Idaho Legal Aid Services provides a legal lifeline to low-income Idahoans with serious legal problems, including domestic violence, abuse and neglect of children, and elder abuse. It is Idaho’s largest nonprofit law firm, with offices located around the state. The dedicated work of Legal Aid is strongly supported by Idaho’s lawyers and judges.
Last year, the Idaho legal and judicial community commended Legal Aid for providing almost 20,000 hours of free legal services to thousands of Idahoans. Even though this is an impressive amount of help, it barely scratches the surface of the need that exists.
Many people go into court without a lawyer, simply because they can’t afford one. The courts have been helpful in trying to accommodate the needs of these self-represented people, but often the result is impairment of their legal rights and a slowing of court processes. Legal Aid protects the rights of litigants and helps move cases along. There just are not enough Legal Aid lawyers to fill the need, and that comes down to funding.
Much of the financial support comes from the federal Legal Services Corp., but that support has been declining in recent years. The federal budget for next fiscal year calls for cutting all of this funding. Legal Aid works hard to get grant funding, including from the legal community, but that simply does not do the job.
Digital Access for only $0.99
For the most comprehensive local coverage, subscribe today.
Idaho is one of only three states that does not provide some form of state funding for low-income civil legal services. We can and must do better. It is important to ensure the protection of the legal rights of indigent and vulnerable Idahoans and to keep the legal system from getting bogged down by bewildered people unfamiliar with what they need to do.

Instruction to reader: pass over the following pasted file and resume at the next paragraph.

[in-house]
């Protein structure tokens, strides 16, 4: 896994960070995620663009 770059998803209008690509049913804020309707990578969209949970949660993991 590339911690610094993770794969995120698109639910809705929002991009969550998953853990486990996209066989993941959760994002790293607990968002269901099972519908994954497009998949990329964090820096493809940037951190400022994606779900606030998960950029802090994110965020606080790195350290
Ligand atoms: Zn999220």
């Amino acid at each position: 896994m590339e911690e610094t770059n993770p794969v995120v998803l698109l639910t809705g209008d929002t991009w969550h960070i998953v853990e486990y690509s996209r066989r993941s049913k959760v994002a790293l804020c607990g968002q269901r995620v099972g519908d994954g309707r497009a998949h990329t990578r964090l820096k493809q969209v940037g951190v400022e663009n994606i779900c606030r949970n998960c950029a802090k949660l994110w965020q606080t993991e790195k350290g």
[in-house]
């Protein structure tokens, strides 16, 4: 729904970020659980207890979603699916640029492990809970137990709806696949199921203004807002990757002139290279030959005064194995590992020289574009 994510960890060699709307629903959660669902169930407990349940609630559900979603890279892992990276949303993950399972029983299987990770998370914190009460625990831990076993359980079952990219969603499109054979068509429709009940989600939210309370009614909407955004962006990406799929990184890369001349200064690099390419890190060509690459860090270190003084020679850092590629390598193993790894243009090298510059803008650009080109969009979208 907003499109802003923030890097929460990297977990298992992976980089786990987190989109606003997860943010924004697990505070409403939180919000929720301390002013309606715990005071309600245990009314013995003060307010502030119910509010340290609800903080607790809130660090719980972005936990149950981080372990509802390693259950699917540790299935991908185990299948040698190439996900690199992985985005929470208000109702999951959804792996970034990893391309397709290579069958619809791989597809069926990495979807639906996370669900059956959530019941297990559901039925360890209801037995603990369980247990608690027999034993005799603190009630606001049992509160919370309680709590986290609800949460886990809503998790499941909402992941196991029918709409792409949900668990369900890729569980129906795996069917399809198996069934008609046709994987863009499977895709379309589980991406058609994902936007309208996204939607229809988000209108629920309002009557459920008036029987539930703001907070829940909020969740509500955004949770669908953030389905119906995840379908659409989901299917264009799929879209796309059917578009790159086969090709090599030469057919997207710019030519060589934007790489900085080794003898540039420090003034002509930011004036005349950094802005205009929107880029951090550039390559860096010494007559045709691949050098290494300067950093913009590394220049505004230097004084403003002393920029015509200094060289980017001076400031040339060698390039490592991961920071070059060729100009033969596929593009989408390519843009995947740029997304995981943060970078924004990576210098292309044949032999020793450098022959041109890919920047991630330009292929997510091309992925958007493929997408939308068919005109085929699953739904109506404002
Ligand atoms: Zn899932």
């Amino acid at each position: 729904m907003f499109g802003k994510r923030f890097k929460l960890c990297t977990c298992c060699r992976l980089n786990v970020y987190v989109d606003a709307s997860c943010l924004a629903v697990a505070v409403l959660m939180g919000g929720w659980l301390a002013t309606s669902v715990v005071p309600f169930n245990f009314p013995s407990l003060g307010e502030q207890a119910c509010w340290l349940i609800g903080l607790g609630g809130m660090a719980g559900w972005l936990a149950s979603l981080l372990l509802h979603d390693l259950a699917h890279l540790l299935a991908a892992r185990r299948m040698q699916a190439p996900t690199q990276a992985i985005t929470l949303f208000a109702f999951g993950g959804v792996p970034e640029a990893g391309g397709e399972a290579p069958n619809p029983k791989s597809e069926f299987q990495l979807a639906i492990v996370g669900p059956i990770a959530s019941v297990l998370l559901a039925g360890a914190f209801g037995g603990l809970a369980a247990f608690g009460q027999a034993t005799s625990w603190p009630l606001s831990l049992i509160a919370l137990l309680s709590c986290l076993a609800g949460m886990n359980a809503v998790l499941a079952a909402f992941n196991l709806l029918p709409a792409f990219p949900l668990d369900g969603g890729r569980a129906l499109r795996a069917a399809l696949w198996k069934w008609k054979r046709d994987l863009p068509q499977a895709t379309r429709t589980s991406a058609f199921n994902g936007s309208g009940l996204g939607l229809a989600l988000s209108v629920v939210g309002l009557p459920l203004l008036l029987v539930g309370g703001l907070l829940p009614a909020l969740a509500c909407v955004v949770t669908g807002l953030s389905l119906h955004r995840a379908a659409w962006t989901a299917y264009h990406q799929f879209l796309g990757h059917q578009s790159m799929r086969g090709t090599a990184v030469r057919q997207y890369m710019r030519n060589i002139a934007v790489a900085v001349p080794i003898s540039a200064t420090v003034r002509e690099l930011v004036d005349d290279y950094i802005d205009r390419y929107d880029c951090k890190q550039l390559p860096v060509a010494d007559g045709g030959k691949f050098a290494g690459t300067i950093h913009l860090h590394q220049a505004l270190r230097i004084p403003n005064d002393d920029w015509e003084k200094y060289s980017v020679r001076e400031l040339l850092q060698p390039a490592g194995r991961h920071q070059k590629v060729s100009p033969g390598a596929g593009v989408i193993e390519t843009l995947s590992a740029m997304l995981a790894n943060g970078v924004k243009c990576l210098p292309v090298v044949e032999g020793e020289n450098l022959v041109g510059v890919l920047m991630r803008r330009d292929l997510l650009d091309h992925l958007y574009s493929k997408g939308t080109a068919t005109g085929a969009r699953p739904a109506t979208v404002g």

Legal Aid is proposing legislation to set up a state account that will allow it to supplement its funding. The Children and Families Legal Services Fund, provided for in House Bill 532, would allow Legal Aid to collect funds from private grants, legislative appropriations and donations. The funds would be used to help low-income families with “domestic violence, sexual assault, stalking, abused and neglected children, and senior abuse and exploitation.”
Money in the account could not be used for class-action lawsuits, criminal cases, reproductive issues, undocumented persons or suits against the state. The legislation does not appropriate state money. That would have to be done in separate legislation.
It is time for the state of Idaho to step forward to help low-income people with serious legal problems that affect all of us. House Bill 532 lays the groundwork for doing what 47 other states already do for their people. Upon passage of the bill, an appropriation of state funds should be made to provide the stability Legal Aid needs to carry on its important work.
Jim Jones is a former Idaho attorney general and Supreme Court justice.